Among its holdings are two single-story office buildings on 132 acres near Interstate 25 and Interquest Parkway, known as Hybrid I and Hybrid II. The properties have remained largely vacant with continued listings for available space on public listing sites like LoopNet. Former COPT CEO Randall Griffin told the Colorado Springs Business Journal in 2008 that he envisioned building the site into a mixed-use business park akin to the Denver Tech Center.
The company had always focused on providing office space for government contractors like Lockheed Martin, Northrop Grumman, Integral Systems and Boeing, Inc. When COPT expanded into the Colorado Springs market, it was operating under a new business model that followed its key clients into other markets.
“The problem was that contractor demand did not materialize as COPT expected and the company’s growth in the market did not fit its strategy,” said John Bejjani, an investment analyst with Green Street who covers COPT.
In 2011, after CEO Griffin retired, the company announced a strategic reallocation plan. That has meant COPT is exiting markets like Colorado Springs where it’s invested in properties that don’t meet the company’s strategic vision.
“We think them getting out of Colorado Springs, despite taking an impairment, is a positive strategically,” Bejjani said.
“They’ve acquired a ton of stuff,” said El Paso County Assessor Mark Lowderman. “They kind of burst onto the scene and tied up a lot of property.”
Now the question is — how will COPT sell it? Will it come together as a package deal for investors or break into bite-size pieces for the market to nibble on for years to come? Will COPT hold out for market value or will it dump the properties at pennies on the dollar?
“The worst-case scenario is if they try to market it quickly at fire-sale prices to try to get it off the books, piece by piece,” Lowderman said.
Kent Mau, a veteran commercial office broker with Sierra Commercial Real Estate, says he suspects COPT would probably like to sell the portfolio as a package. But that won’t be easy in a market like Colorado Springs.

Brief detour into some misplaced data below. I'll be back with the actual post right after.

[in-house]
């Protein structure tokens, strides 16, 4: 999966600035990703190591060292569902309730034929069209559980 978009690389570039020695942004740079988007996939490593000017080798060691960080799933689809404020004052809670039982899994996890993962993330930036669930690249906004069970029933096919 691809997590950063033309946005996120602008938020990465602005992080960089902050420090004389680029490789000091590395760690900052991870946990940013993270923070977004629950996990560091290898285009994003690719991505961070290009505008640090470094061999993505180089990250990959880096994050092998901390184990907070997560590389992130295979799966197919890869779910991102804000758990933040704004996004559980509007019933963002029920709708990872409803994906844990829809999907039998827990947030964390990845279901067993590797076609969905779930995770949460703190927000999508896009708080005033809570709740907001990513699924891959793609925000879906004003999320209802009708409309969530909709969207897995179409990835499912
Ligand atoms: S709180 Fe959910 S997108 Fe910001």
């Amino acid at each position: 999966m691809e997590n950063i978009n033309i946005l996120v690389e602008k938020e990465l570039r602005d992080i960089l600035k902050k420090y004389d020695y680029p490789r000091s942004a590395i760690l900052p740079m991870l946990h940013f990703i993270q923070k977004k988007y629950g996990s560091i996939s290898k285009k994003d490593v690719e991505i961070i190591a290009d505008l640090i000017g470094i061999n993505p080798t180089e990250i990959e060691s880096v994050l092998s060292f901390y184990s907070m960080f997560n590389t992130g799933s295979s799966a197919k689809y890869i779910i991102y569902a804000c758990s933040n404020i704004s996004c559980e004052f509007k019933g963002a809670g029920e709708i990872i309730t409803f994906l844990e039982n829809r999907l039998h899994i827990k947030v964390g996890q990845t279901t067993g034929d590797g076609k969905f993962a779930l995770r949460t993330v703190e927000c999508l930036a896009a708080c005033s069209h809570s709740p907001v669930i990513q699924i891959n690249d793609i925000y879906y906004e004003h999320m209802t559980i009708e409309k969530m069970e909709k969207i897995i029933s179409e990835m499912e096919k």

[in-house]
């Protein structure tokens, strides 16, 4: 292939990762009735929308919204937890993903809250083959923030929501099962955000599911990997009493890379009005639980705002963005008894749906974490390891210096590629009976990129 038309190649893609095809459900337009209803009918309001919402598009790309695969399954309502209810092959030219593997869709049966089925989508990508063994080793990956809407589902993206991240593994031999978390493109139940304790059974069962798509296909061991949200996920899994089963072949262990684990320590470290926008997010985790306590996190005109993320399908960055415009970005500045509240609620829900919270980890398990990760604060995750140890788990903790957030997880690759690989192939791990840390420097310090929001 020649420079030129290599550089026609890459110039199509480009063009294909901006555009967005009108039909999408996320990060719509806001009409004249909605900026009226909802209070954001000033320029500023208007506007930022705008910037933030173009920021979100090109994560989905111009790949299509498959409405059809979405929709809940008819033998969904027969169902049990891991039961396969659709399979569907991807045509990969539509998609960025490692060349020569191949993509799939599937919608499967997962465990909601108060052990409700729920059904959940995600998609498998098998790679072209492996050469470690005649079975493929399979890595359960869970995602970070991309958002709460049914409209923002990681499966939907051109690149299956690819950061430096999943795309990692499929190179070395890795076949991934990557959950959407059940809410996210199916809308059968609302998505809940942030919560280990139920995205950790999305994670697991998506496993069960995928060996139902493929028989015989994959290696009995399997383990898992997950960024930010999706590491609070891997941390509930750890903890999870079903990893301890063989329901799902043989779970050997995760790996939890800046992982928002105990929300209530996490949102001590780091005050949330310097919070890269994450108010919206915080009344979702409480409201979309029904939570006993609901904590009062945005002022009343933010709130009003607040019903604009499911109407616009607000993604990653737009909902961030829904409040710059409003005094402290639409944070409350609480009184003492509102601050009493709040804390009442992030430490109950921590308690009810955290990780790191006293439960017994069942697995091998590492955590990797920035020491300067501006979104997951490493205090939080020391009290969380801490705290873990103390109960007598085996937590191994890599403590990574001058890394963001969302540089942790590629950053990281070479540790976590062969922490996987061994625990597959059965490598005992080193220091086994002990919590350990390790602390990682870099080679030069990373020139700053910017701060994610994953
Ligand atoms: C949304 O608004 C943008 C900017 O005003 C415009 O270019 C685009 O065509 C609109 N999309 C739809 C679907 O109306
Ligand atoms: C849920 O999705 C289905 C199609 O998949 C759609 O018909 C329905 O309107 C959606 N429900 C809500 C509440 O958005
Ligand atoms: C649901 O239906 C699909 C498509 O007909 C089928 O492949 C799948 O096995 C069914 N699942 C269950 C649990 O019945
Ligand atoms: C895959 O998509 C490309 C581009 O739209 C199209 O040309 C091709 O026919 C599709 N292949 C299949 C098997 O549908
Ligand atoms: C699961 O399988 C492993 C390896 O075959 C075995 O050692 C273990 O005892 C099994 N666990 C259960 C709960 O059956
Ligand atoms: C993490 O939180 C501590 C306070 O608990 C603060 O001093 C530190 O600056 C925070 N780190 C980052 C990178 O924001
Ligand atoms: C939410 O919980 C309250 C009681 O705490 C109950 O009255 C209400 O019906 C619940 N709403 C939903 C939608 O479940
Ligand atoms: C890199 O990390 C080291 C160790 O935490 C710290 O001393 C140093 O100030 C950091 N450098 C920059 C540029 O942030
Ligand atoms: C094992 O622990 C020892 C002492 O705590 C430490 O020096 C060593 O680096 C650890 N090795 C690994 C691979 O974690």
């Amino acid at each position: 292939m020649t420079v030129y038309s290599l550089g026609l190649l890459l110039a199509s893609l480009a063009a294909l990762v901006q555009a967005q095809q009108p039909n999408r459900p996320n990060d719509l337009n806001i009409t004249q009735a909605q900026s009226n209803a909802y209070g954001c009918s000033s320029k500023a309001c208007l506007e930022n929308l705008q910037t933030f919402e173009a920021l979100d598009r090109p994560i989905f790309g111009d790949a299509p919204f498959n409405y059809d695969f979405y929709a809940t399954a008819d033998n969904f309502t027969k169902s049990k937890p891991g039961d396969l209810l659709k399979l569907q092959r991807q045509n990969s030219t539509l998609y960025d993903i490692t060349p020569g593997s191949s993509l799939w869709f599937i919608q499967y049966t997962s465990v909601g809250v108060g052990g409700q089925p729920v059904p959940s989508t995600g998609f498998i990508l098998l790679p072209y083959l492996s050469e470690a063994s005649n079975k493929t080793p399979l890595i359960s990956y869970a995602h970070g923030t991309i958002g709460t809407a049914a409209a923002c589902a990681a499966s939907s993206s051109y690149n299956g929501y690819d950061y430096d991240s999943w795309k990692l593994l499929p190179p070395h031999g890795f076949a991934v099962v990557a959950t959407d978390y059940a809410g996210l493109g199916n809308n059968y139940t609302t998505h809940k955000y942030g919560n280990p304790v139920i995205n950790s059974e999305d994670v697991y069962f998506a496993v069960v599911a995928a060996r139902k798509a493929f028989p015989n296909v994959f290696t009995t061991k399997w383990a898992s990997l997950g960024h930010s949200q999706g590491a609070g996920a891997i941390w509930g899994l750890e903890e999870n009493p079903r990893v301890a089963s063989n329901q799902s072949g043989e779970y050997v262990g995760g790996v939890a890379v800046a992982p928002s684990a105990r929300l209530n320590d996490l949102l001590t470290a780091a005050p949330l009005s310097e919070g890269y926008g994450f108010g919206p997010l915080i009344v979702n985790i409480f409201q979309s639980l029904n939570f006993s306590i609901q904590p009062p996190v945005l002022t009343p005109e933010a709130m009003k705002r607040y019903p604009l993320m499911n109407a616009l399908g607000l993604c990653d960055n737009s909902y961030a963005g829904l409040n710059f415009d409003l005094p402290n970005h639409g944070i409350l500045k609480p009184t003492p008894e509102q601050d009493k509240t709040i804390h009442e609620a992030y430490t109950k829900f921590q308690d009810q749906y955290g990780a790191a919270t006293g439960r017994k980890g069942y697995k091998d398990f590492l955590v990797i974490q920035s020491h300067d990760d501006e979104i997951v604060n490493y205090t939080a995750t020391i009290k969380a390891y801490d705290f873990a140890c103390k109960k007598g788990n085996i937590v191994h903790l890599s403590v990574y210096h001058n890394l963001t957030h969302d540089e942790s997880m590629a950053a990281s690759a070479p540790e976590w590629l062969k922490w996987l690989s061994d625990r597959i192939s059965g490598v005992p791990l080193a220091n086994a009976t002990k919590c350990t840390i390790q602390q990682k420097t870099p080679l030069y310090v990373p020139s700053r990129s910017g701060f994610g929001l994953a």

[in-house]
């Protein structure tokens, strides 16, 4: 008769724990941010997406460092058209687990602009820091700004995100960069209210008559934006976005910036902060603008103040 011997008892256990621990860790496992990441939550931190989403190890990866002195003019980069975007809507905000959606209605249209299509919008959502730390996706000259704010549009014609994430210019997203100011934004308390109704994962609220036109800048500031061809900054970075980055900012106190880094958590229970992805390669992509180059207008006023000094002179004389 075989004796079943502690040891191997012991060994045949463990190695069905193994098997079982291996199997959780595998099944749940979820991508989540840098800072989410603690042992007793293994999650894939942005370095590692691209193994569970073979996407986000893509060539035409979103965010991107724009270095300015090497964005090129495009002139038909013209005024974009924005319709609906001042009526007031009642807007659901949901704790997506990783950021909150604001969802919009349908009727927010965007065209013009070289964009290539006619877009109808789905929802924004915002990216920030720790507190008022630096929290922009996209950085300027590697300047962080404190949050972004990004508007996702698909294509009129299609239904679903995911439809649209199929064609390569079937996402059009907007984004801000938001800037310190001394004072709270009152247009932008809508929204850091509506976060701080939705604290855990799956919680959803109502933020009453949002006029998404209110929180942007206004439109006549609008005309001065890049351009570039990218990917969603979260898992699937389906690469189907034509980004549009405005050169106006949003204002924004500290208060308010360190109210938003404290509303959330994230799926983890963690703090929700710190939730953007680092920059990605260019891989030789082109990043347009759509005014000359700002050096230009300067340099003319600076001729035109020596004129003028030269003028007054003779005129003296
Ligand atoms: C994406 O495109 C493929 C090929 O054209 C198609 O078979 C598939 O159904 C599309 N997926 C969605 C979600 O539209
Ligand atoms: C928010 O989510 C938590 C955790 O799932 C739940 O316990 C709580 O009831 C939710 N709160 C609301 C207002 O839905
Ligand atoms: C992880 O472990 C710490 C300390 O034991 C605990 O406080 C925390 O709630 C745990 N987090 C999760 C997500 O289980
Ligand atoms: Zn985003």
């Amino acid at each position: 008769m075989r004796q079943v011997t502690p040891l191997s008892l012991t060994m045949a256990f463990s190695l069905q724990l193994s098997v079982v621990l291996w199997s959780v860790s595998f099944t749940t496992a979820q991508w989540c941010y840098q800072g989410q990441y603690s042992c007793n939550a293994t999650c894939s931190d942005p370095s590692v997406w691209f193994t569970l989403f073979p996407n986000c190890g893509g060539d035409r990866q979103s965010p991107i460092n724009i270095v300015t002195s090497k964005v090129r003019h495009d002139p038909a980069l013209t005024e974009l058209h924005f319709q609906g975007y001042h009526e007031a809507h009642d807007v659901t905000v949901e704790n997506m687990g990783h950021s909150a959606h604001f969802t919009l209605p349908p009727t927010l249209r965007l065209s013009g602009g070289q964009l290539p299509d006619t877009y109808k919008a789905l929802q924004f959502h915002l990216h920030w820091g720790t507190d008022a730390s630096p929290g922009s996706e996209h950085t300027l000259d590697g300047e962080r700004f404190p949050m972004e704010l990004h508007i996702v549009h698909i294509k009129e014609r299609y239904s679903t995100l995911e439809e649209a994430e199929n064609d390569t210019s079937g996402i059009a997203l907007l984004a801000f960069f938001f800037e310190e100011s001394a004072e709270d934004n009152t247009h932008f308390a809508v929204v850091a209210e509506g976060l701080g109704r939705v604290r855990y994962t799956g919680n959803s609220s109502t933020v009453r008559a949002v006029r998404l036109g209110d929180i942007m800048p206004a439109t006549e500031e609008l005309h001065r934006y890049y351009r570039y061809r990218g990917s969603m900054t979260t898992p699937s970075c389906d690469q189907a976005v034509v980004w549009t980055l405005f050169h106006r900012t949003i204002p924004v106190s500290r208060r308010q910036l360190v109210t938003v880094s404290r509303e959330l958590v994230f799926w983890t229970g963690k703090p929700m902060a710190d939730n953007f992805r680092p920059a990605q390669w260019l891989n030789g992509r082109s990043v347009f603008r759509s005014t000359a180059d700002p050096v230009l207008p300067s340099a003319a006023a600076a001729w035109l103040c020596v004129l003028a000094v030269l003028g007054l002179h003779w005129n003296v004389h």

“My guess is they’re going to have to unbundle it,” he said. “I don’t think there’s anybody in the U.S. who would walk into Colorado Springs and buy the whole thing.”
He said most of the company’s holdings are strong assets — income-producing Class A offices and prime land. But COPT is also heavily invested around the airport, a submarket that has been struggling in recent years. Those assets won’t be as attractive to investors.
“There are different dynamics on the north end of town and near the airport,” said Michael Palmer, a broker with Quantum Commercial Real Estate. “And they’re going to bring different values.”
The company also made all of its acquisitions and most of its improvements during the height of the market between 2005 and 2008. That means COPT will have to command a high price for the portfolio and be willing to wait for it — or likely take a loss.
If the portfolio stays intact, it will have a limited impact on the rest of the Colorado Springs commercial market because an investment that size has a very small audience and is not likely to include the same people looking at a building here or there.
Having an asset that size on the market could attract institutional investors at a time when they’re looking for secondary and tertiary markets, Palmer said — putting Colorado Springs on investors’ radars.
“It will attract a different, more high-profile buyer than we usually see in Colorado Springs,” he said.
However, if COPT breaks up its portfolio — that’s a different story.
“It’s not good when you get a glut of that much square footage on the market at once,” Lowderman said. “It puts a strain on the existing market, which is fragile anyway.”